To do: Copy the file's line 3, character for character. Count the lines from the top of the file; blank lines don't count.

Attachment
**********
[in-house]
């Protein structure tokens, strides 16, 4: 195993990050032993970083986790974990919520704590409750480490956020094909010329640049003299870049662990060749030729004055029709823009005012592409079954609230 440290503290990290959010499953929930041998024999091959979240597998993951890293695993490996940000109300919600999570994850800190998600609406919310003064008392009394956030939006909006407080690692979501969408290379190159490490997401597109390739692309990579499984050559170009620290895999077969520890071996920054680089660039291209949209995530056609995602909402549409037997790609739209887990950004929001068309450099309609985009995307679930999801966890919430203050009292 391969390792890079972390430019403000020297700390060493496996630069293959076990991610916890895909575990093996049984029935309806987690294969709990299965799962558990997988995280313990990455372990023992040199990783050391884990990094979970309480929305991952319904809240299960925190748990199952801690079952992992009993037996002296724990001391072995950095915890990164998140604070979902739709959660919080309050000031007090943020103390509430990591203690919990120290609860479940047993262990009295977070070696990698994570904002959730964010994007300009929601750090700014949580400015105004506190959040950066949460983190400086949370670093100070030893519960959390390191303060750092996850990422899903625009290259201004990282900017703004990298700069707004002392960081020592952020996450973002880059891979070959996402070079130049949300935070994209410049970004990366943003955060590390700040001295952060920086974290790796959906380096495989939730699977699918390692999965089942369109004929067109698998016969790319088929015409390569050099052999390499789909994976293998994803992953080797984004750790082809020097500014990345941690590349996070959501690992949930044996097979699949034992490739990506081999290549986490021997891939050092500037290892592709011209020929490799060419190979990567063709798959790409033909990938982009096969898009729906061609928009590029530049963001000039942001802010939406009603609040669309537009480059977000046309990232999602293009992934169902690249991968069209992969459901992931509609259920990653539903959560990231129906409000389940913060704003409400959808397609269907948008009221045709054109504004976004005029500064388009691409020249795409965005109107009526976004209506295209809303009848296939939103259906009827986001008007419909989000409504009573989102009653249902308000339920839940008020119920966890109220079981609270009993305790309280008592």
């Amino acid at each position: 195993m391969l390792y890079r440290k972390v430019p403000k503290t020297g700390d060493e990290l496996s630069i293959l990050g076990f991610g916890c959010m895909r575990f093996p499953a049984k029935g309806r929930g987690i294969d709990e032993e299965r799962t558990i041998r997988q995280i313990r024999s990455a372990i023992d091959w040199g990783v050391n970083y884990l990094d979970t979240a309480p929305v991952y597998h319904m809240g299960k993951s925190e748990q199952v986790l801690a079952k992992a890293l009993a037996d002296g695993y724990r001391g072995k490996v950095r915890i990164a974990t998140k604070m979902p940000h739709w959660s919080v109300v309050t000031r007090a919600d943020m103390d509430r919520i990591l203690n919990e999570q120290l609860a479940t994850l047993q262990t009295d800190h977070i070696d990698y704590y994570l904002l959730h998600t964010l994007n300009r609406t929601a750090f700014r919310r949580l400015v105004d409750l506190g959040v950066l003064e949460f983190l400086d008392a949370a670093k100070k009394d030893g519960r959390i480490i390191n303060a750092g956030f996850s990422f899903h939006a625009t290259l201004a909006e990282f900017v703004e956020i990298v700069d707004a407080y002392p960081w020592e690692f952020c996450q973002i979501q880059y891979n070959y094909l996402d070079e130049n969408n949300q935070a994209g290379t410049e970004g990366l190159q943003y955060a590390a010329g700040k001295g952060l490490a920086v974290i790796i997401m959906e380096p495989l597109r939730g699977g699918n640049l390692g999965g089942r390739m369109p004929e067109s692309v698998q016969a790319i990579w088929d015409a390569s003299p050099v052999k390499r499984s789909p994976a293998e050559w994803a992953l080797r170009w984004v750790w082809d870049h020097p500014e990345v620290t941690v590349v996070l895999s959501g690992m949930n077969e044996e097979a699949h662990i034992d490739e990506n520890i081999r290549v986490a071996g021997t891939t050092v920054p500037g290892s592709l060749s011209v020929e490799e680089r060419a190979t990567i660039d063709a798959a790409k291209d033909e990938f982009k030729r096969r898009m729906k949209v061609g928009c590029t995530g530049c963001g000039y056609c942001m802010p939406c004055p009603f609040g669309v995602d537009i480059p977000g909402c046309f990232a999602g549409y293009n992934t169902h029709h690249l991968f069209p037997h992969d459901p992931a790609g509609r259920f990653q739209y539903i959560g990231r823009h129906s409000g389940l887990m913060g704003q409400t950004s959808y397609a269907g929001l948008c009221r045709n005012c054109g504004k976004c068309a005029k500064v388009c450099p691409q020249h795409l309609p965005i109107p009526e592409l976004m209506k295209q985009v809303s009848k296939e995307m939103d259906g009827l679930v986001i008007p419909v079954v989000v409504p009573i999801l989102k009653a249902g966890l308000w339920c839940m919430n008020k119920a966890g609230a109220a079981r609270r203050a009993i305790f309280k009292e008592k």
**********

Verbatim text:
């Amino acid at each position: 195993m391969l390792y890079r440290k972390v430019p403000k503290t020297g700390d060493e990290l496996s630069i293959l990050g076990f991610g916890c959010m895909r575990f093996p499953a049984k029935g309806r929930g987690i294969d709990e032993e299965r799962t558990i041998r997988q995280i313990r024999s990455a372990i023992d091959w040199g990783v050391n970083y884990l990094d979970t979240a309480p929305v991952y597998h319904m809240g299960k993951s925190e748990q199952v986790l801690a079952k992992a890293l009993a037996d002296g695993y724990r001391g072995k490996v950095r915890i990164a974990t998140k604070m979902p940000h739709w959660s919080v109300v309050t000031r007090a919600d943020m103390d509430r919520i990591l203690n919990e999570q120290l609860a479940t994850l047993q262990t009295d800190h977070i070696d990698y704590y994570l904002l959730h998600t964010l994007n300009r609406t929601a750090f700014r919310r949580l400015v105004d409750l506190g959040v950066l003064e949460f983190l400086d008392a949370a670093k100070k009394d030893g519960r959390i480490i390191n303060a750092g956030f996850s990422f899903h939006a625009t290259l201004a909006e990282f900017v703004e956020i990298v700069d707004a407080y002392p960081w020592e690692f952020c996450q973002i979501q880059y891979n070959y094909l996402d070079e130049n969408n949300q935070a994209g290379t410049e970004g990366l190159q943003y955060a590390a010329g700040k001295g952060l490490a920086v974290i790796i997401m959906e380096p495989l597109r939730g699977g699918n640049l390692g999965g089942r390739m369109p004929e067109s692309v698998q016969a790319i990579w088929d015409a390569s003299p050099v052999k390499r499984s789909p994976a293998e050559w994803a992953l080797r170009w984004v750790w082809d870049h020097p500014e990345v620290t941690v590349v996070l895999s959501g690992m949930n077969e044996e097979a699949h662990i034992d490739e990506n520890i081999r290549v986490a071996g021997t891939t050092v920054p500037g290892s592709l060749s011209v020929e490799e680089r060419a190979t990567i660039d063709a798959a790409k291209d033909e990938f982009k030729r096969r898009m729906k949209v061609g928009c590029t995530g530049c963001g000039y056609c942001m802010p939406c004055p009603f609040g669309v995602d537009i480059p977000g909402c046309f990232a999602g549409y293009n992934t169902h029709h690249l991968f069209p037997h992969d459901p992931a790609g509609r259920f990653q739209y539903i959560g990231r823009h129906s409000g389940l887990m913060g704003q409400t950004s959808y397609a269907g929001l948008c009221r045709n005012c054109g504004k976004c068309a005029k500064v388009c450099p691409q020249h795409l309609p965005i109107p009526e592409l976004m209506k295209q985009v809303s009848k296939e995307m939103d259906g009827l679930v986001i008007p419909v079954v989000v409504p009573i999801l989102k009653a249902g966890l308000w339920c839940m919430n008020k119920a966890g609230a109220a079981r609270r203050a009993i305790f309280k009292e008592k």